We have planted hazel poles at these 4 points as markers and plan to take photographs 4 times a year: March, June, September and December to record any changes. The photographs will consist of both the view looking across the entire field from that point and a small area of ground immediately around the pole.
In addition, with the help of a friendly ecologist, we hope to document the plants and seedlings growing in each of these 4 quadrants once a year.
Warning : The experiment will certainly outlive my likely life span! Here’s one which started 60 years ago!
March 2022 – Spring photographic record – photos by Jon Dixon
July 2022 – Summer photographic record – photos by Jon Dixon
Ecological Survey & reflections
Local ecologist, Graham Cowden, carried out a species survey of the field in June 2022. The objective of the survey was to generate a baseline botanical sample of fixed locations within the meadow using a methodology that can be reliably repeated annually at set times of the year by both experienced and less experienced surveyors. The baseline can be used to detect change in the general floristic composition and character of the site following the removal of grazing management.
The survey revealed a disappointingly low level of plant diversity (5-10 different species within any meter square). This is the impact of many years of sheep grazing in the field. Diversity will improve over time but only very slowly. Several hazel and hawthorn seedlings were noted under the canopy of the hedgerow trees along the eastern boundary together with the species avoided by sheep:- bracken, nettles, foxglove and creeping thistle.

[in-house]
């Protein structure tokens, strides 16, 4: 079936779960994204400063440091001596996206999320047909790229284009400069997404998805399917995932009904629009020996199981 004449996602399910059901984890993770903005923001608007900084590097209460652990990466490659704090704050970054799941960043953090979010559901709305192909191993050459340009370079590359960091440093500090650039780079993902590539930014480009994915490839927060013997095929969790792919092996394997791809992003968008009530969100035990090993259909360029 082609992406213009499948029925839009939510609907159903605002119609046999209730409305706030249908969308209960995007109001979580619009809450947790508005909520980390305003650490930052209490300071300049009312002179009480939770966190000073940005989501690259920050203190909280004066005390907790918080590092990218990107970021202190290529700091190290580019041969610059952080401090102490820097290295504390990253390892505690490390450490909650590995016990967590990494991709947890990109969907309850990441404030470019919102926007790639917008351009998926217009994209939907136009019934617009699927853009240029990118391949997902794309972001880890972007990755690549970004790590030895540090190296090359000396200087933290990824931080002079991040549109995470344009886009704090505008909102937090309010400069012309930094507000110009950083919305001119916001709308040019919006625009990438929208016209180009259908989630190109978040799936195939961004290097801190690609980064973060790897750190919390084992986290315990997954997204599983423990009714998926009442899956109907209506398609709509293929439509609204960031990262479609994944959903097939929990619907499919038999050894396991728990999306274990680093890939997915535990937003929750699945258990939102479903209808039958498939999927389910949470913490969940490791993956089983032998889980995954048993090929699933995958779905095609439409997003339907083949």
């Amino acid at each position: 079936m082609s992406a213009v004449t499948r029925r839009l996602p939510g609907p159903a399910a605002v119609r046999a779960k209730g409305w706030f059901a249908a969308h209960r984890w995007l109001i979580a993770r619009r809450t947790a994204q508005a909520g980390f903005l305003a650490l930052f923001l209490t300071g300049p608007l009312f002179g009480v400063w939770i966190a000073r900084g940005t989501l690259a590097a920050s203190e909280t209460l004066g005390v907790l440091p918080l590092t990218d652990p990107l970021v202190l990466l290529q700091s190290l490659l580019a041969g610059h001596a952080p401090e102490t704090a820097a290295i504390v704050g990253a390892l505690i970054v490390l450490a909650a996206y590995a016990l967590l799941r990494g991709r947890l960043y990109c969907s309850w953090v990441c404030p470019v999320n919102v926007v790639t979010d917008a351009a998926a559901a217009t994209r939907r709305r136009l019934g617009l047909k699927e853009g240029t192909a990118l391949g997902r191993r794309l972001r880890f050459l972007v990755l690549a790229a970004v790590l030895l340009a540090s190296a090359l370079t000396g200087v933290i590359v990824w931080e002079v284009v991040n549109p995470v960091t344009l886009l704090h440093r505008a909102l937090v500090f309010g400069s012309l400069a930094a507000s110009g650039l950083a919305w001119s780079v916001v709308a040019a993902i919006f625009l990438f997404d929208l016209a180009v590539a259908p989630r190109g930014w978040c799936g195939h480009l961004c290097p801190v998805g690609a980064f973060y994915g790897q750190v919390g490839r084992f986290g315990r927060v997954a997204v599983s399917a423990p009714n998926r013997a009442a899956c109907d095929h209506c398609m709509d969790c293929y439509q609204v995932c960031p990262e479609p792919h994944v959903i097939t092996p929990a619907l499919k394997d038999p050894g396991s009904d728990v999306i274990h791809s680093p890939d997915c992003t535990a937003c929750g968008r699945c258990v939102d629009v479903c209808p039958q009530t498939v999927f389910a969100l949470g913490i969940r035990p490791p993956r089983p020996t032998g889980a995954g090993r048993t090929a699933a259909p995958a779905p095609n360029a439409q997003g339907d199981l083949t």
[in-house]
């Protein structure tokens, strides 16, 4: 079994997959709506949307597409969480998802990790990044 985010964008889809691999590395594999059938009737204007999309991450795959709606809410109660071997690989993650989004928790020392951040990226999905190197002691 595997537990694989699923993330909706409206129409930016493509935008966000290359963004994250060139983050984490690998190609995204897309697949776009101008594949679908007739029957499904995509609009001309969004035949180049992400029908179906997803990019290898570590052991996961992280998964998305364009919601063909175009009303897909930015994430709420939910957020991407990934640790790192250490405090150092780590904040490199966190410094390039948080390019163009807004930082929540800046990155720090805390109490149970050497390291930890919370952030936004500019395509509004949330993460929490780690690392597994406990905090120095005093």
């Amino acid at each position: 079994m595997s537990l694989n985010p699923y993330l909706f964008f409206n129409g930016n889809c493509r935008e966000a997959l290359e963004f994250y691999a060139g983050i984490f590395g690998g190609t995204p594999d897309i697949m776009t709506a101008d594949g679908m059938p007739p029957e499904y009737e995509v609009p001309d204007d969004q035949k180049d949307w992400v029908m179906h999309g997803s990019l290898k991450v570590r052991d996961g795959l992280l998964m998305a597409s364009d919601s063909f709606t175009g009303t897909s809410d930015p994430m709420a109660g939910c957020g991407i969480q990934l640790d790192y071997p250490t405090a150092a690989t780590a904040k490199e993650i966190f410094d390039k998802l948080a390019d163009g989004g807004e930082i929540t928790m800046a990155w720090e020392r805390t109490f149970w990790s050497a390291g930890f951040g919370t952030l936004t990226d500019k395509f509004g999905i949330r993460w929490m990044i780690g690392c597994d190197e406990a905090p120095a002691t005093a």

Another factor, Graham points out, is that in the absence of grazing, the lush grassy sward will gradually coarsen and develop a basal thatch as successive years of growth build up at ground level. This may further hinder floral diversity due to the suppression of new flowering plants by the thatch of dried grass. We are discussing the possibility of disturbing the ground to some degree in one area of the field to give new seeds a chance. That too would be an experiment.
From my own naive perspective, I hadn’t realised how quickly, without grazing sheep, the grass and bracken growth would seriously disrupt ready access to the wood above the field where friends, family and Stomping Space groups of children enjoy hanging out, cooking, sleeping and playing. First lesson learned is that natural regeneration is always a compromise between what people want or need to use the land for and what nature, left to its own devices, will do! Fortunately, with the help of friends, we managed to strim a path up to and into the wood so access was restored but a plan to maintain access as the experiment unfolds is going to be needed. Maybe the occasional visit by a couple of bison?? (only joking).
Graham also sent me a really helpful article by Tom Williamson ‘in British Wildlife 2022.’Rewilding: a landscape-history perspective’ . The author traces the long history of British landscape and its shaping by people’s varied activities, needs and cultural preferences at every point. There isn’t some “completely wild” past to return to, only ones we inhabited over time in different ways. This includes the many non-native animal and plant species which are now well established in our land.
Some people have asked me the aim of our particular experiment. The answer at the moment is ‘I don’t know’ beyond exploring, discovering and experiencing a differently managed natural environment in relation to our human roles within it.